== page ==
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US Inflation Reduction Act vs Actual Inflation

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The Inflation Reduction Act of 2022, ratified by the US legislature and effective as of August 16 of this year, isn’t quite what its title suggests. Since inflationary pressures are at the forefront of the average American consumer (and voter) right now, the Act – passed into existence through a rather arcane path – doesn’t quite address any measures regarding the same in the present. Rather, it focuses on three primary areas: tax issues (and deficit reduction), energy and healthcare.

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In the Act, $80 billion in new funding has been accorded to the US Internal Revenue Service (IRS), of which $45.6 billion is earmarked for “enforcement-related funds”. IRS Commissioner Charles Rettig stated:

“The resources in the reconciliation package will get us back to historical norms in areas of challenge for the agency — large corporate and global high-net-worth taxpayers — as well as new areas like pass-through entities and multinational taxpayers with international tax issues, where we need sophisticated, specialized teams in place that are able to unpack complex structures and identify noncompliance”

However, the nonpartisan Congressional Joint Committee on Taxation – a US parliamentary body – found that taxes would jump by $16.7 billion on American taxpayers making less than $200,000 in 2023 and another $14.1 billion on taxpayers who make between $200,000 and $500,000. The committee further anticipates that between 78% and 90% of an estimated $200 billion will be collected from small businesses via an additional 87,000 IRS agents being hired under the package. Somewhere between 4% and 9% of the money collected is expected to come from businesses that earn above $500,000 a year.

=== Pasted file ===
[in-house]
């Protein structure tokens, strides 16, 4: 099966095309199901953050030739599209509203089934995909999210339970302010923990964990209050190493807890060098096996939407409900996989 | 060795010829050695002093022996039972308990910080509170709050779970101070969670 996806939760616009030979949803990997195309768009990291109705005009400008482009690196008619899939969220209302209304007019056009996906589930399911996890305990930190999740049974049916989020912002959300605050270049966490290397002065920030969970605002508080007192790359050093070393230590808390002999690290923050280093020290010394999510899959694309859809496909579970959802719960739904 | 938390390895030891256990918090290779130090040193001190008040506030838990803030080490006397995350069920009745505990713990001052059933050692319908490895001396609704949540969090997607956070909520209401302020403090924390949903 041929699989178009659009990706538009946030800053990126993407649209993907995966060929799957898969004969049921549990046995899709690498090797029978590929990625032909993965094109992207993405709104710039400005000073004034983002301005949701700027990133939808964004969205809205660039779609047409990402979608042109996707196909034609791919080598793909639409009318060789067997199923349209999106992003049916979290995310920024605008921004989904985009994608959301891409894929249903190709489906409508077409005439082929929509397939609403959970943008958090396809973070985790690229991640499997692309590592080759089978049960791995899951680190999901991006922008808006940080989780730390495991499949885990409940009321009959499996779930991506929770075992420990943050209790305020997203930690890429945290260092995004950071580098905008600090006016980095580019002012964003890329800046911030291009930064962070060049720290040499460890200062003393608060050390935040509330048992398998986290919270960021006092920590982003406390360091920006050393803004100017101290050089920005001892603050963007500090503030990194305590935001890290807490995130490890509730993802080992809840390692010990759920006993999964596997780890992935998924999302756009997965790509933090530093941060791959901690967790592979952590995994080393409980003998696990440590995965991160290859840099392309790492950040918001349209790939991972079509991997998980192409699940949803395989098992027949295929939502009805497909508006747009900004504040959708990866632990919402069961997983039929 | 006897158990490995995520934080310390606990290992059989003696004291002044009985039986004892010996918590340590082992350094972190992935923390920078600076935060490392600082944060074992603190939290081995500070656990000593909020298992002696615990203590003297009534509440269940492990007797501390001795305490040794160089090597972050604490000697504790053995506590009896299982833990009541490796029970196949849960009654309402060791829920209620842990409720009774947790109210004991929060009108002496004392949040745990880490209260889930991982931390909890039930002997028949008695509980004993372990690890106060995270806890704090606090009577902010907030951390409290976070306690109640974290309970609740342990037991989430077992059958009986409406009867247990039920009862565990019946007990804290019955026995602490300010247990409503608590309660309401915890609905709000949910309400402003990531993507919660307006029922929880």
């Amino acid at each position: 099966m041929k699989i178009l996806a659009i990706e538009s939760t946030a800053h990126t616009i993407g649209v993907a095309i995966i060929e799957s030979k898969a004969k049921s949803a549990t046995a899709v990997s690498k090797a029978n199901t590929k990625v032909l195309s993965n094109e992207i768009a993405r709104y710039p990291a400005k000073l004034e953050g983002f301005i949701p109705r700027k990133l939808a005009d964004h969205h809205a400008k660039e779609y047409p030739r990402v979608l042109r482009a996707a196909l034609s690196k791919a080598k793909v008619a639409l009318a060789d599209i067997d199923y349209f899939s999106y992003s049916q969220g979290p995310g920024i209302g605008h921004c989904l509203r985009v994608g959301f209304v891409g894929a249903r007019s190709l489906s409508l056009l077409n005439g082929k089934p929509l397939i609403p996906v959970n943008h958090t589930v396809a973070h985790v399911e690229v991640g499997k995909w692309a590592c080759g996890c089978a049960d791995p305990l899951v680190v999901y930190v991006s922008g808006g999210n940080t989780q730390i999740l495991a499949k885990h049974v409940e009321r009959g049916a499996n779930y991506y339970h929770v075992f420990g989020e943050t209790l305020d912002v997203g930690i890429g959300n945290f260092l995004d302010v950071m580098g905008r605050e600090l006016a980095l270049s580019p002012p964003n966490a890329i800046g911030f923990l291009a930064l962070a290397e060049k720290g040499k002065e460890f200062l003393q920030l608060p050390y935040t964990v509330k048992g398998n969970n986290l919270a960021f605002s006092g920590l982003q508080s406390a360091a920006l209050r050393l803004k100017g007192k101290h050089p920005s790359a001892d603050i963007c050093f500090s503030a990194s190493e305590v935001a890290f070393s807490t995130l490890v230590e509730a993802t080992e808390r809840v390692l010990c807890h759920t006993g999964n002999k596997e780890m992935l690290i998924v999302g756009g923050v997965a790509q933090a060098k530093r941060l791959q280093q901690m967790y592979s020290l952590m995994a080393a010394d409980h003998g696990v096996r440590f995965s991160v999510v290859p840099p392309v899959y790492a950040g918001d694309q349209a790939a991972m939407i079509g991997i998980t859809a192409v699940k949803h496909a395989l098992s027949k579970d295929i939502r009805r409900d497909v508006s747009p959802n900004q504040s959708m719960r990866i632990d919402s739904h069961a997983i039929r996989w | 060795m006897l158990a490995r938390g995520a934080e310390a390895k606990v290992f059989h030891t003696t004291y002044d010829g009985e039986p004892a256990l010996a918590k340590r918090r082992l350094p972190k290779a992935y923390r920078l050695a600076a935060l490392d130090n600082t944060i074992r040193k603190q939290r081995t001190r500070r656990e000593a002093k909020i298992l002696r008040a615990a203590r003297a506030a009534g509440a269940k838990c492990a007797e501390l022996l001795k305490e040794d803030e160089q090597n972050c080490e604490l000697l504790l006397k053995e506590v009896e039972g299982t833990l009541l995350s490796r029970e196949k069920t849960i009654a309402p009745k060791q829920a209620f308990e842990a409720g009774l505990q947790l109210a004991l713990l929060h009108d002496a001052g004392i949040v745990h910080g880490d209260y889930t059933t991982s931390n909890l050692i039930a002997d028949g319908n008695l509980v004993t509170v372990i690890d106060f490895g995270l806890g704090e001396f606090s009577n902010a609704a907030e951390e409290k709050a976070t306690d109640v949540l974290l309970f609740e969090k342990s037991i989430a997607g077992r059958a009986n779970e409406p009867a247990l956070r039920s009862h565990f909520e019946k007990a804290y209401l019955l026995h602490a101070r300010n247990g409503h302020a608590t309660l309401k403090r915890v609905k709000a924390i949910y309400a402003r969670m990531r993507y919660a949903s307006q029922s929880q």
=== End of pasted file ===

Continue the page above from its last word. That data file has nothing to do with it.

The tax reform and associated deficit reduction measure is an interesting study. Despite being home to many of the most valued companies in history, personal income tax accounts for nearly 4 times as much revenue as corporate income tax.

Relative to other countries in the 38-nation Organisation for Economic Co-operation and Development (OECD) – comprising primarily of developed nations – corporate income tax as a percentage of tax revenue on average is nearly 60% lower in the US than in the OECD:

The importance of increasing revenues becomes apparent when considering the fact, that government has been running a deficit over the past 20 years. 2001 was the last time the US had a surplus while the deficit has been increasing since 2015, with a nearly $2 trillion jump in the deficit during the pandemic:

The energy aspect is rather interesting in a number of ways and is the largest part of the Act with a total value of $369 billion. While there are incentives for consumers and companies to make clean energy choices, there are several protections made to energy companies in securing public land for increasing domestic production which, as per industry lobbyists and energy companies, has been a problem for securing energy independence for the U.S. since the current administration took office.